How to Use Investment Advisors Wisely for a Trust
Investment advisors can make your life as trustee easier. They spend all their professional time researching companies and reading balance sheets and annual reports. Their job is to be on top of whatever type of investment they specialize in so that you don’t have to. When hiring an advisor, you should set boundaries, make sure you get the right kind of advisor for your trust, don’t limit yourself to one advisor, and remain in close communication with the advisor.
Your job is to be very specific as to what your expectations are when hiring an investment advisor. When hiring an advisor, keep the following points in mind:
Set boundaries. If you don’t give an advisor parameters, you are giving the advisor too much responsibility. You can reasonably assume that the advisor probably doesn’t want to lose your business, but unless you show them otherwise, they’ll probably assume you have no idea what they’re doing, won’t be able to read their reports, and won’t bother to ask questions.
Make sure that you get the right kind of advisor for your trust. Not all advisors specialize in all types of investments. You can find advisors for every type of investment and combination of types. If you’re looking for income production but aren’t too bothered if you don’t see huge capital gains in the account, you want an advisor who specializes in bonds.
Perhaps the trust doesn’t yet have an active income beneficiary, and all the income is accumulating in the trust. In that case, you may be more likely to want an advisor who specializes in growth companies, which usually pay a very small dividend and concentrate on increasing the size and value of the company.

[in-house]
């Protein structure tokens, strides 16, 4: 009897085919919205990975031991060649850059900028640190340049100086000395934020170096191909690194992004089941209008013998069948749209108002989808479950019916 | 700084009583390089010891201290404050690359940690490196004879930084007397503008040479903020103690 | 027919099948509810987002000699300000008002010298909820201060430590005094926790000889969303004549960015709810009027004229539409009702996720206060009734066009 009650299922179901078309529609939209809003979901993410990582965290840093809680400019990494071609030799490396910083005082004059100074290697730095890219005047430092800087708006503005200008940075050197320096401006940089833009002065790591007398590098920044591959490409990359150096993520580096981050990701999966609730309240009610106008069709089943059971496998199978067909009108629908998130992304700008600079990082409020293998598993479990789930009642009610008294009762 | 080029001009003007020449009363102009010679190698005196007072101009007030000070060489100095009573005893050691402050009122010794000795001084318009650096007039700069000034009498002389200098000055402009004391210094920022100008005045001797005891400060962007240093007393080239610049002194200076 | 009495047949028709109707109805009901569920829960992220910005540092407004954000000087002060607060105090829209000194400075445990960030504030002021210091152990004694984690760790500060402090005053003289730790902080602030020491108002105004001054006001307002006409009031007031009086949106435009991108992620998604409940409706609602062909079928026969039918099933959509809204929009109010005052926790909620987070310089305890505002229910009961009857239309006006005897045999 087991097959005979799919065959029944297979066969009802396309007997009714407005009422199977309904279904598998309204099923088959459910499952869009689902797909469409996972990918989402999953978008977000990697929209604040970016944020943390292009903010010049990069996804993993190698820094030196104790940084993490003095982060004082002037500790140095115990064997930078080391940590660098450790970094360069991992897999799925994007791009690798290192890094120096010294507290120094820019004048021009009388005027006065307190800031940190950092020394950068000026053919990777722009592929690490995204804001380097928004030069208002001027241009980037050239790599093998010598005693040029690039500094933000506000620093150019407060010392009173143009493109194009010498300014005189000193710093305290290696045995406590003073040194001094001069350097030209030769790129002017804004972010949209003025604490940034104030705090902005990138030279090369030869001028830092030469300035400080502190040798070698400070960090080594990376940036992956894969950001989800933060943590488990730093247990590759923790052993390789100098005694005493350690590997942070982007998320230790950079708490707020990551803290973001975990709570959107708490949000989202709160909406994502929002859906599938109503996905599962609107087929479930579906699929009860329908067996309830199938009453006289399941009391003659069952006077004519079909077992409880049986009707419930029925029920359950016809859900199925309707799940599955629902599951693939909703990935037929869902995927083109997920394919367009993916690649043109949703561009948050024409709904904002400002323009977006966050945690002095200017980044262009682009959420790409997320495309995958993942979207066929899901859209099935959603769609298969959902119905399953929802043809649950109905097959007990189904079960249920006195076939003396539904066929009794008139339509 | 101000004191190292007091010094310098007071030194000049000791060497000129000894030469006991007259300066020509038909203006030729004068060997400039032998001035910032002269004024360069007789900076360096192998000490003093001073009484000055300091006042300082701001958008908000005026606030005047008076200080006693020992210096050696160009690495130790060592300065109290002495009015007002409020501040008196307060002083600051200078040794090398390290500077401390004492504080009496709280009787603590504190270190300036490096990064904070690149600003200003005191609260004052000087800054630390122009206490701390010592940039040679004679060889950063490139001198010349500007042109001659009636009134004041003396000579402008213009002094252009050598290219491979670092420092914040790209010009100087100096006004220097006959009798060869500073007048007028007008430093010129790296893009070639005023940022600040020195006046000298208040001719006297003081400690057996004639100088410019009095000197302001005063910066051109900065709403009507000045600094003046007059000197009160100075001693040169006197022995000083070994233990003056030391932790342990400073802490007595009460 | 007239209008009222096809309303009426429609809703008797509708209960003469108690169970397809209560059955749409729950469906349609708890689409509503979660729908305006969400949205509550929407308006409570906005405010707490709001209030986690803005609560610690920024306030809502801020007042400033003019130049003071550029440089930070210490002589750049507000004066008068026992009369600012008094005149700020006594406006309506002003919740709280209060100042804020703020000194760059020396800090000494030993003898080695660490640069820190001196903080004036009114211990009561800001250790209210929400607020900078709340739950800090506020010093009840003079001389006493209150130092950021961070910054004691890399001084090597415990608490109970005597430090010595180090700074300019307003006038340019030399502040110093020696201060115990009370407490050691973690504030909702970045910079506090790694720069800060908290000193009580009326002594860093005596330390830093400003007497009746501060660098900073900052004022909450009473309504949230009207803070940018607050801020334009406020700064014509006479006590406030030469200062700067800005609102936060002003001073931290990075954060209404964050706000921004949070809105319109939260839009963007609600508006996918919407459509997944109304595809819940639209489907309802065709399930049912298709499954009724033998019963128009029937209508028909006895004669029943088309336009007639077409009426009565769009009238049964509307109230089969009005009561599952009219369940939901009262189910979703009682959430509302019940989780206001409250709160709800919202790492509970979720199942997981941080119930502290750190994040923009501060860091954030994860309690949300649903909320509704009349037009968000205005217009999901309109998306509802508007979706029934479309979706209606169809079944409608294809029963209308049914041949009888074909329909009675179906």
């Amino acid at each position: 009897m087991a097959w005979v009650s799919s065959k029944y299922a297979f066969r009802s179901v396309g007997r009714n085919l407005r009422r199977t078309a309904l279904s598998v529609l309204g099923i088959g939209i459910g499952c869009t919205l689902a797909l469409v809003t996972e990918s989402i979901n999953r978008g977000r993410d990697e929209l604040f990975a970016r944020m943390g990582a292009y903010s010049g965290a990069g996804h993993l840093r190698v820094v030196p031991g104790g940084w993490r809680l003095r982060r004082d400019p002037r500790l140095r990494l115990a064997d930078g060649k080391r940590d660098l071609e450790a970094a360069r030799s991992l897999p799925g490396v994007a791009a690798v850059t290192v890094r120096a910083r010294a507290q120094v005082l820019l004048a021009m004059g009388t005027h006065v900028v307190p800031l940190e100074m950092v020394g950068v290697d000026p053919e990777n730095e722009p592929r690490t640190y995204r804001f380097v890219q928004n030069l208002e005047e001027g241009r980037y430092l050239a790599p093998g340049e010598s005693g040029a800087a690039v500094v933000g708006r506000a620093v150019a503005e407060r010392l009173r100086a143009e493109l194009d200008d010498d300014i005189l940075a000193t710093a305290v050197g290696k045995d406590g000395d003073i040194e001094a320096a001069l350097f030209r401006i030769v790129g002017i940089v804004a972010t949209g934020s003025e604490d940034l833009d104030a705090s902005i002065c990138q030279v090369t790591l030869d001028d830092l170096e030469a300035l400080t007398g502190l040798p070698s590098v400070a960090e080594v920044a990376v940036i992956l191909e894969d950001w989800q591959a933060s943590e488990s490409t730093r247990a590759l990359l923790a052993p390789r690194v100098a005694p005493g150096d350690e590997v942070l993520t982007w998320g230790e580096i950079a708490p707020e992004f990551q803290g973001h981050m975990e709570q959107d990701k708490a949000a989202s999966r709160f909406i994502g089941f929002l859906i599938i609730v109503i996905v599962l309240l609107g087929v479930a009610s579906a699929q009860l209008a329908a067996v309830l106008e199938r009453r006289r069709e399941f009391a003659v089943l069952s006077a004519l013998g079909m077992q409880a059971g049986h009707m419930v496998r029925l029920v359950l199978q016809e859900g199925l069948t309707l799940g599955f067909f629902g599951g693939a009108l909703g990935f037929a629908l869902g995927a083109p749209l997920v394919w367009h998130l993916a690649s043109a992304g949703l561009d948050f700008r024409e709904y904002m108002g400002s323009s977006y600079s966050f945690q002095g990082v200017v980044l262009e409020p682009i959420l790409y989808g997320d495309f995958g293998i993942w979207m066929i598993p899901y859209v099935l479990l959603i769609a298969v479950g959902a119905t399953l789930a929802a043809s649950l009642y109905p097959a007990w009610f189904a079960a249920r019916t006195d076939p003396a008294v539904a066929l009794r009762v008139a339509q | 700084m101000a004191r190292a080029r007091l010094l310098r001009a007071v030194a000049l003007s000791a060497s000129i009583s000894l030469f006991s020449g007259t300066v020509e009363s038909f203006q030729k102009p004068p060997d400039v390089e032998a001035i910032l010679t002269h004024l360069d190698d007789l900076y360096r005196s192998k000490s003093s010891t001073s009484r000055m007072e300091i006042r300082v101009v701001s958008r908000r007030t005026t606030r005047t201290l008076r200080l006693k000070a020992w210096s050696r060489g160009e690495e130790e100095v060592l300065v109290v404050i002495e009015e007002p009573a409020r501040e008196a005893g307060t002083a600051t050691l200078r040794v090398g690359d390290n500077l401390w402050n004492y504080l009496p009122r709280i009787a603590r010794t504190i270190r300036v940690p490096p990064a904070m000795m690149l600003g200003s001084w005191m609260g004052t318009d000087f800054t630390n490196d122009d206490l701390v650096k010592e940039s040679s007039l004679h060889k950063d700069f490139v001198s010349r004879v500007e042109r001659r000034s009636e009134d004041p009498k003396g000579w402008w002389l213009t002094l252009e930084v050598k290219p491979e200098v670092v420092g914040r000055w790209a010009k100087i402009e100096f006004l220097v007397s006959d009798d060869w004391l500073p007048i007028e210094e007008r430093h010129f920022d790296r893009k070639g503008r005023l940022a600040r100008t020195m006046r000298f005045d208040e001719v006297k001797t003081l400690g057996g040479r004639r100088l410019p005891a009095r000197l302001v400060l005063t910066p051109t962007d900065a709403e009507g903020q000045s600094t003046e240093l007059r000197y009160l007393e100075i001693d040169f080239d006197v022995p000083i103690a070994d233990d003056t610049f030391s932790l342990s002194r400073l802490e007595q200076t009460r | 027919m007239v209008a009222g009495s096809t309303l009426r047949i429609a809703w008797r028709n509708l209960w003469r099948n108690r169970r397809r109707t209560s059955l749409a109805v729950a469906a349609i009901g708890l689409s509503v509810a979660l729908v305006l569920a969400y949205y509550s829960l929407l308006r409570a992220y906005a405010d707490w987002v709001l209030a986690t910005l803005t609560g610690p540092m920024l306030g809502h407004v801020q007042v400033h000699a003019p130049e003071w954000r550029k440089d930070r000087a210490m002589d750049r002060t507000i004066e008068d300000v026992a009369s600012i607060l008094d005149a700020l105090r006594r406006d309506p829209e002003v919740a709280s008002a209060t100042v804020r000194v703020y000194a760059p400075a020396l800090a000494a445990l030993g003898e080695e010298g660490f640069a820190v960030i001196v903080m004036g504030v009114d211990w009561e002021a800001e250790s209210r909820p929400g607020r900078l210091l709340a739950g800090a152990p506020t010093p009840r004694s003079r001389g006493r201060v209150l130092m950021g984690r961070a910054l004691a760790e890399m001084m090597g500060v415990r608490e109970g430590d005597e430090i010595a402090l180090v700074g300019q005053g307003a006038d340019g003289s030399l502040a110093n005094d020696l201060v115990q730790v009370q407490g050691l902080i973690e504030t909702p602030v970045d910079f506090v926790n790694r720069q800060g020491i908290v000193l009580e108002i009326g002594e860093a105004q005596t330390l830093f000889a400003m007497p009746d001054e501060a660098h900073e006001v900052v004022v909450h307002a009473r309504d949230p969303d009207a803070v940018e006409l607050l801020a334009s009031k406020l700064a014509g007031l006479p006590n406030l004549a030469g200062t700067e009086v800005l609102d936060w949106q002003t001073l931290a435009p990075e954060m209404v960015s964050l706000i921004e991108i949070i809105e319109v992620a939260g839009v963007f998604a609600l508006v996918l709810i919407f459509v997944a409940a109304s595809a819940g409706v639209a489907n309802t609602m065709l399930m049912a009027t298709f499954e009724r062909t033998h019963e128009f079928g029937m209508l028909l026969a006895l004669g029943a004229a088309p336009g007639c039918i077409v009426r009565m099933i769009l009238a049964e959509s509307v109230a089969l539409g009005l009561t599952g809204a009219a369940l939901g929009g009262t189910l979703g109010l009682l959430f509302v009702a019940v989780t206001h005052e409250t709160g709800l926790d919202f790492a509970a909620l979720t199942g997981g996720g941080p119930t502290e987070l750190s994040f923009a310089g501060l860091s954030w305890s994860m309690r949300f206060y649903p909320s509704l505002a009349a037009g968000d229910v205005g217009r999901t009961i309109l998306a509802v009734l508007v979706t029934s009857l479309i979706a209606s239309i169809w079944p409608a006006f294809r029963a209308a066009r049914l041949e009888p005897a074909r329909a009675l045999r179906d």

Don’t limit yourself to one advisor. You may need only one advisor, or you may want more than one. If the trust is large, you may not want to put all your eggs in one basket with one advisor. If you sense you’re not getting the service or results you require from any particular advisor, don’t hesitate to take the trust away from him or her.
It’s not his or her money, so he or she has very little at stake. You, on the other hand, have to answer to the income beneficiaries and the remaindermen who receive whatever’s left in the trust after the income beneficiary’s interest ends.
Remain in close communication with the advisor. Any investment advisor worth his or her salt sends monthly or quarterly reports. Read them carefully. Although he or she works for you, money often leads people to behave badly, and these advisors have access to lots of it.
If something doesn’t look quite right to you, such as fees that seem high or huge numbers of purchases and/or sales, often for very small numbers of shares of stock in the same companies, ask questions. If you’re not absolutely satisfied with the answers, ask for an opinion from a professional you trust.